By Lawrence Hurley
WASHINGTON (Reuters) - Invoking a famous line from Spider-Man lore about great power coming with great responsibility, the U.S. Supreme Court ruled on Monday in favor of Marvel Entertainment LLC in a patent dispute over a toy that allows users, like the superhero, to shoot webs from the palms of their hands.
Justice Elena Kagan cited the line in explaining why the court, in a 6-3 ruling, declined to overrule a 51-year-old legal precedent concerning patent royalties, rejecting a bid for continued payments sought by the toy's inventor.
The court backed Walt Disney Co's Marvel Entertainment in its legal fight with Stephen Kimble and an associate, Robert Grabb, over royalties on the web-shooting toy called the Spider-Man Web Blaster.
"Marvel is pleased with the Supreme Court's decision, which upholds the court's legal precedent from half a century ago," company spokesman David Jefferson said.
Although the court can overturn its own precedents, this case did not warrant it, Kagan said.
"What we can decide, we can undecide," Kagan wrote, but, she added, "we should exercise that authority sparingly."
Kagan then offered the oft-quoted cautionary line from Spider-Man lore in which the superhero is counseled that "in this world, with great power there must also come - great responsibility."
Kimble had asked the court to overrule the precedent, which said royalty payments generally do not need to be made after a patent has expired as is the case with the Spider-Man Web Blaster. Marvel, which has paid Kimble more than $6 million over the years to use the patent in the toy, had argued that the precedent set in a 1964 Supreme Court ruling should stand.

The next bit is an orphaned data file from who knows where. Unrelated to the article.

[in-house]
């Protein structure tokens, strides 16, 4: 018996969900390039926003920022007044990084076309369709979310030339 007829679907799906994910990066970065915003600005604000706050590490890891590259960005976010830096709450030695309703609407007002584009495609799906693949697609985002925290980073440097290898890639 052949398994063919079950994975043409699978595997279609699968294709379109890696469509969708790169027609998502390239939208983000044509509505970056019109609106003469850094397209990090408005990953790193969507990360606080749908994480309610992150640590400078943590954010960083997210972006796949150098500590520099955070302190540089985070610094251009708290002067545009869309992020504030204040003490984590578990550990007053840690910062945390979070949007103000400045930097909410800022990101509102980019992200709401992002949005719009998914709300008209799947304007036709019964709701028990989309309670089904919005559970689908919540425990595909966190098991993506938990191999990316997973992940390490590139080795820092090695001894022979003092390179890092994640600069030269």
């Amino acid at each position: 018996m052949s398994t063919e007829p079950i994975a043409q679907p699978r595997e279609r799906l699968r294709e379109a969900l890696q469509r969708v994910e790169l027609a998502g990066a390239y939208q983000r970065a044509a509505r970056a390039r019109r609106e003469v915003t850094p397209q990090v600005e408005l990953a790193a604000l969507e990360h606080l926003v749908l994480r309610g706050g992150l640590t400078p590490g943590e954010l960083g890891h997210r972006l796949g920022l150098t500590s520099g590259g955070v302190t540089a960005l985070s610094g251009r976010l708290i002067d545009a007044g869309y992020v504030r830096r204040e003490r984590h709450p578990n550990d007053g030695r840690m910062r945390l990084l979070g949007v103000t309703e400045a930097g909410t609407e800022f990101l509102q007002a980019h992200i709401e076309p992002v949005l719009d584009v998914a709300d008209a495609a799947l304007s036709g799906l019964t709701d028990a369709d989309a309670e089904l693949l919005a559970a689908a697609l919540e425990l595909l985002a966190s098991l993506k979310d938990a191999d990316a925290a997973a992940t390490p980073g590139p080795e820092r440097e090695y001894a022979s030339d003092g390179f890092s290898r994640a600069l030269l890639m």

Justice Samuel Alito wrote a dissenting opinion noting that the 1964 decision should be overturned because it was "not based on anything that can plausibly be regarded as an interpretation of the Patent Act."
The ruling was "based instead on an economic theory - and one that has been debunked," Alito added.
Fellow conservative justices John Roberts and Clarence Thomas also dissented.
Kimble obtained a patent for his web-shooting glove in 1991, later assigning it to Marvel in return for a royalty fee.
After Kimble in 2008 claimed breach of contract, Marvel argued that the 1964 Supreme Court ruling in the case Brulotte v. Thys Co involving a harvesting machine meant it would not be required to pay the royalties once the patent expired in 2010.
A federal judge in Arizona agreed. In 2013, the San Francisco-based 9th U.S. Circuit Court of Appeals upheld the decision, saying it was bound by the Supreme Court precedent.
Kimble's attorney could not immediately be reached for comment.
The case is Kimble v. Marvel, U.S. Supreme Court, No. 13-720.
(Reporting by Lawrence Hurley; Editing by Will Dunham)